Sina Bari, Director of Medical AI at iMerit, speaks to MedTech Insight about Robotic Assisted Surgery (RAS), the next step in the evolution of surgery as it allows surgeons to perform more complex operations in even smaller spaces than MIS.
Here are 5 key takeaways from the article:
- Operating in the pelvis for urologic and gynecologic procedures has become one of the most compelling reasons to use robots because of demonstrable improvements in outcomes.
- One of the most exciting areas using RAS is endoscopy and tools such as the Auris Monarch, a platform that is revolutionizing bronchoscopy by doubling the ability of surgeons to reach cancer nodules in the lung periphery.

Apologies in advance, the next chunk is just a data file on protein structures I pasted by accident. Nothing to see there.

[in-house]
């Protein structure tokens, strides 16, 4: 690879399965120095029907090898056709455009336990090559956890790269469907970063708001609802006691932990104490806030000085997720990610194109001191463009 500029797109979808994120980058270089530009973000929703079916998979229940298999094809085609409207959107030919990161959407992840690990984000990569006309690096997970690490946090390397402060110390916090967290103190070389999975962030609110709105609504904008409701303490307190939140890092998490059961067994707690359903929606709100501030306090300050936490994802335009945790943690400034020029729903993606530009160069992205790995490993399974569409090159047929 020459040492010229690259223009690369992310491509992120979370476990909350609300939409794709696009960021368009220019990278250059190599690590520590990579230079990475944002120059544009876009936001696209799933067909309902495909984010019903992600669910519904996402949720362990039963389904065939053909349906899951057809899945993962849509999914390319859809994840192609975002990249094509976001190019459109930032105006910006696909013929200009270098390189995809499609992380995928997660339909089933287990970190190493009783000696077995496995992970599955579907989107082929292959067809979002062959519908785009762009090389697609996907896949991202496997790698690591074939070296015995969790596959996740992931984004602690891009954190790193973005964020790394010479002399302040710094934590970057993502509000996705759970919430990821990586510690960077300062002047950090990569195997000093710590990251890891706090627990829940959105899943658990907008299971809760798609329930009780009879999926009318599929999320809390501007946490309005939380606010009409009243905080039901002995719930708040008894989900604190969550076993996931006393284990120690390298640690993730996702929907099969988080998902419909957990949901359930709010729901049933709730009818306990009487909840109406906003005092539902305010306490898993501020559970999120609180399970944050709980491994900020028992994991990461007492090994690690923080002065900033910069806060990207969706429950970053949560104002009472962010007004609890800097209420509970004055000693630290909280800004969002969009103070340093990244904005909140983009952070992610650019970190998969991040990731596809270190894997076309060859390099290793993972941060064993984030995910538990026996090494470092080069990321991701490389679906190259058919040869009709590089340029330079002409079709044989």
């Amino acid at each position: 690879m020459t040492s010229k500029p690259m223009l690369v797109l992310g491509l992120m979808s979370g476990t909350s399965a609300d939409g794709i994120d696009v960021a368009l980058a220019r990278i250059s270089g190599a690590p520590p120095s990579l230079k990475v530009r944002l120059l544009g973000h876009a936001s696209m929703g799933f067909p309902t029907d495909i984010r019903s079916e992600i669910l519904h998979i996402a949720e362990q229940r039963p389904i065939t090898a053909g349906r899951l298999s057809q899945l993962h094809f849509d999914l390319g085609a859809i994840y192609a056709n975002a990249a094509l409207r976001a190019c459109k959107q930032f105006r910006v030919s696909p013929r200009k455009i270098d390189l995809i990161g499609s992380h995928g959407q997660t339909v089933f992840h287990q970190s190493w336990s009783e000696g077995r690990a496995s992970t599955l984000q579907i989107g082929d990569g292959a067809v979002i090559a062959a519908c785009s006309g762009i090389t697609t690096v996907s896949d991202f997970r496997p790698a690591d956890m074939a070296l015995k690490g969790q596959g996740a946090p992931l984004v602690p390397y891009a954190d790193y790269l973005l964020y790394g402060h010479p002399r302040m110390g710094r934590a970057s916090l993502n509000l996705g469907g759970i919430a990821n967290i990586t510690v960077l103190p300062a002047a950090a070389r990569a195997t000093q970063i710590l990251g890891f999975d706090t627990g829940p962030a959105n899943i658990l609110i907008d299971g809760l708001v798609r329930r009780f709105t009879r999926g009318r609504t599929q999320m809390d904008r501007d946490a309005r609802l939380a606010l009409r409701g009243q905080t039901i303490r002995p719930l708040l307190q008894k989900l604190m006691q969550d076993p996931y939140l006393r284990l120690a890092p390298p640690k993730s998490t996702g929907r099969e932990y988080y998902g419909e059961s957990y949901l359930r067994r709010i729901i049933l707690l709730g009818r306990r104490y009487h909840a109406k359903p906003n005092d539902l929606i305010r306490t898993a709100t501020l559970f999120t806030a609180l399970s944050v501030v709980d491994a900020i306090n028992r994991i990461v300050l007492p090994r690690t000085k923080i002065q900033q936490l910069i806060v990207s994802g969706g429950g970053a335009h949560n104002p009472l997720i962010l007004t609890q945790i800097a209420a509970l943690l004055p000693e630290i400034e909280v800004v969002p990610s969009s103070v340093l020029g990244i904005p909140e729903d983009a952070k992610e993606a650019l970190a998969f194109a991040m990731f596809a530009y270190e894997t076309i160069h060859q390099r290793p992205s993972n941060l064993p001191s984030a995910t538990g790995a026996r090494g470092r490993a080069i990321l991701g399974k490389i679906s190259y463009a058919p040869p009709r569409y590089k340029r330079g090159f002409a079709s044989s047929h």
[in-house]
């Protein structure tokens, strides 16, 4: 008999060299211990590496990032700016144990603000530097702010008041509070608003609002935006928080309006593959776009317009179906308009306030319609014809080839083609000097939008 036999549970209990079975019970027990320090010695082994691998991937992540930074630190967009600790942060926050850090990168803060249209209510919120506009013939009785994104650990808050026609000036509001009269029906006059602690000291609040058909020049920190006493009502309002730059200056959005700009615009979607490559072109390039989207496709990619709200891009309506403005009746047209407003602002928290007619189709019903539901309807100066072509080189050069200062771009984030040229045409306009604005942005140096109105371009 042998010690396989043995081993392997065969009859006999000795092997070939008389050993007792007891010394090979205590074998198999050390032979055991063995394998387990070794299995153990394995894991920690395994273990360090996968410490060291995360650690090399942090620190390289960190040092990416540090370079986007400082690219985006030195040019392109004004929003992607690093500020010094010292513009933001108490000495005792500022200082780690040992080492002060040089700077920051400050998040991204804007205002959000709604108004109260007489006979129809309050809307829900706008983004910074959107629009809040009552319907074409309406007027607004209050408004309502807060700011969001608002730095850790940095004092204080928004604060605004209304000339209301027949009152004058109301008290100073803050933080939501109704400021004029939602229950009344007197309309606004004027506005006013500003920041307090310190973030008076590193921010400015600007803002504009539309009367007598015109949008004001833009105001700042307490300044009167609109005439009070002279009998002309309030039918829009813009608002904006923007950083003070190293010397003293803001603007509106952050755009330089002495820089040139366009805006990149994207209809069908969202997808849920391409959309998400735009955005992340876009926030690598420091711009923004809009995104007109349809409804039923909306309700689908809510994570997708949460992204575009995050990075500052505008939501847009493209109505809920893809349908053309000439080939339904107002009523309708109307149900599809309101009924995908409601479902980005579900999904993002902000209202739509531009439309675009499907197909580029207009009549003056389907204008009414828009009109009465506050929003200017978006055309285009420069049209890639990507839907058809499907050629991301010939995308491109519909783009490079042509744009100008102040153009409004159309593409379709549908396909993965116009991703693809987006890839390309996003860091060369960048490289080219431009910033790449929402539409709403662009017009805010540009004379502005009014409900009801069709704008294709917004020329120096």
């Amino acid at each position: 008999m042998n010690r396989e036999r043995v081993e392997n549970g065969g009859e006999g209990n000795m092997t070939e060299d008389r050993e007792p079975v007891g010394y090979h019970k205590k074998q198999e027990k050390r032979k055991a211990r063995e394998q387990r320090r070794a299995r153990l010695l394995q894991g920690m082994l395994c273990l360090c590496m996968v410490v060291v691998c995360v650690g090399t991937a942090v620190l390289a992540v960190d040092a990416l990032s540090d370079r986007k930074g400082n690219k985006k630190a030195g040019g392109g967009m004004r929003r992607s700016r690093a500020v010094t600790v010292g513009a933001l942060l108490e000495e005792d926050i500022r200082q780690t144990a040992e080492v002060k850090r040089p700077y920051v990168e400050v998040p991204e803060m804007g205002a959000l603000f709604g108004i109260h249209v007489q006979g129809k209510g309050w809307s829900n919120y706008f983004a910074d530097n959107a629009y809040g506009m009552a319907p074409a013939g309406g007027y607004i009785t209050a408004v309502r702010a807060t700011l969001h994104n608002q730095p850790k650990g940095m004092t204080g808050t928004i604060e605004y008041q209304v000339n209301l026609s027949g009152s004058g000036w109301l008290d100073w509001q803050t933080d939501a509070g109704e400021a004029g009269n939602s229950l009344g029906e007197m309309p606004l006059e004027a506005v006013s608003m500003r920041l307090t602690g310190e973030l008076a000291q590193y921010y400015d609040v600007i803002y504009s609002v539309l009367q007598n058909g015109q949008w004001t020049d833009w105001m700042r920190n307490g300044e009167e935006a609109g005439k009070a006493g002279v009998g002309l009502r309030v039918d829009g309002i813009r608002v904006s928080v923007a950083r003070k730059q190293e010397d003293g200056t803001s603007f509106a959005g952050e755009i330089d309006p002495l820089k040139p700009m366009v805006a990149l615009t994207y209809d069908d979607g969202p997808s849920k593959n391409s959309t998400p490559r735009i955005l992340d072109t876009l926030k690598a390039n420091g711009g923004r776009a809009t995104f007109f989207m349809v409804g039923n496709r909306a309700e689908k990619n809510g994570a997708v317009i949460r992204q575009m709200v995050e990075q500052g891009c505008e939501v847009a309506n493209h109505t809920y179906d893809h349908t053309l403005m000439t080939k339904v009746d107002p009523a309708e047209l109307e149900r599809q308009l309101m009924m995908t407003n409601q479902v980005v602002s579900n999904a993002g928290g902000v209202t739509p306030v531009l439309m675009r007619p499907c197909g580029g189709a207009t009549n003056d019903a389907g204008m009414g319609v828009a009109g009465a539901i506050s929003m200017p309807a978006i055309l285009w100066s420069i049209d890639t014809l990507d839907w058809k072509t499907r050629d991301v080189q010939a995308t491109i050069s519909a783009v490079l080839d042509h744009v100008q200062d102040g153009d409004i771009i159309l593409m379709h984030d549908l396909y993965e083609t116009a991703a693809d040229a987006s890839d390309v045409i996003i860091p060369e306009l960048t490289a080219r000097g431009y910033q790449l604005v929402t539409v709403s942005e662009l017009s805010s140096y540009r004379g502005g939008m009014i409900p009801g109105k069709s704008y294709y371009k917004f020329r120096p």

- Components of surgery rather than the entire procedure will be fully autonomous before robots take over all aspects of an operation. For example, thyroid surgery requires a long tunnel from an incision hidden in the armpit to the neck area. This tunneling approach could be done completely by robots in the near future.
- Sowing millimeter-sized blood vessels end-to-end under a microscope during reconstructive surgery, which is the most complex portion of that surgery, is another area fully autonomous robots could take over.
- Today’s robots, though highly skilled, require a human behind the controls, the same way the most advanced airplanes require a pilot behind the wheel. But computer vision technology that essentially provides a robot with eyes could completely transform RAS capability.